Didn’t expect to be back, but here I am. The crucifix above the pulpit belonged to Monsignor Priori, the founding pastor. But, if you’ll look above the altar, you’ll see a large crucifix in the niche. Years ago, a larger than lif-sized crucifix was on the column behind the priest at the pulpit. We put this smaller one there to commemmorate the tradition of the founder. But, there is a wonderful gold and silver crucifix in the center, where it should be. BTW, when the mensa is “out”for “ad populum,” a crucifix and six candles are placed on the altar to form the presently popular Benedictin arrangement. Yes, Holy Rosary is one of the most beautiful churches on earth – but then, I’m partial. God bless.
    Fr. Magiera

  57. HMS,
    Here is a syllogism just for you:
    Major premise: What displeases God pleases the devil.
    Minor Premise: The destruction of Beauty displeases God.
    Conclusion: The destruction of Beauty pleases the devil.
    The above is a ‘perfect syllogism’ and is a necessary conclusion unless you can refute either premise. But don’t take my word for it, I didn’t invent the syllogism, Aristotle did, so blame him for being so darned logical. Now if you wish to contend further by using some kind of subjective argument about what constitutes Beauty, I’ll heap some more Aristotle on you and I’m telling you, you won’t win. He’s a heavy load and you aren’t going to out think him. So my point was appropriate as you see. In short, it is prudent to honor and preserve Beauty in all things but most of all Liturgical things, including the architecture.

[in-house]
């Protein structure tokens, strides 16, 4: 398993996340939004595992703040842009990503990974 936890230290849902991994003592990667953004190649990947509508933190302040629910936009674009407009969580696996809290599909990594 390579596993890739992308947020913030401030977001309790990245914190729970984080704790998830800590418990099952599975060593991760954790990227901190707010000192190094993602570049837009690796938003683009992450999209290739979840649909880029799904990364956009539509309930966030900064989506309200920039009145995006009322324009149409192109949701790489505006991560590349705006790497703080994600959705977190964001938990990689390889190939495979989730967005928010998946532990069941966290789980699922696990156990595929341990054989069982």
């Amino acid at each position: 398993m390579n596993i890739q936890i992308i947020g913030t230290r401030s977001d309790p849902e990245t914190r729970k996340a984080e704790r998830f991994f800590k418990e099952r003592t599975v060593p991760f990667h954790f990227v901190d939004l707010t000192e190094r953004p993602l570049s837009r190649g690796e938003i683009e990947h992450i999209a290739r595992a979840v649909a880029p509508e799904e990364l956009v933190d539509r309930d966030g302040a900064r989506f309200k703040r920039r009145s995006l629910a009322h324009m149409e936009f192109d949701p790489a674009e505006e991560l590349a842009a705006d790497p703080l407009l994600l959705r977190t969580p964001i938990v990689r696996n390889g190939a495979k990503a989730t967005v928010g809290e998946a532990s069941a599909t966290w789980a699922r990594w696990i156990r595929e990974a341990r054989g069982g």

58. It is gorgeous, I have church envy. I live in the suburbs and the churches in the area that were built in the 1800′s and early 1900′s have all been wreck-o-vated long ago by those who did not take time or did not care to read the Vatican II documents.
    For this church and architecture the renovation is beautiful because it fits. I was not surprised to read the comment that the church now looks similar to they way it looked prior to changes made after Vatican II.
    I have also been fortunate enough to have experienced the OF mass ad orientem and have hopes that it will spread. I want my airline pilot and bus driver to be facing the same direction as I am since they are leading me to a certain destination and that is just to preserve my mortal body.

  59. Ah, dear Paul L:
    In my academic background, I have taken philosophy courses in Aristotle and Logic and, I might add with some humility, earned one of the few A’s in Logic. (Do you want me to show you my transcript?) Thus, I cannot fault your logic.
    But, I can question how readily you seem to know what kind of architecture pleases God. I thought what pleases God is a humble and contrite heart.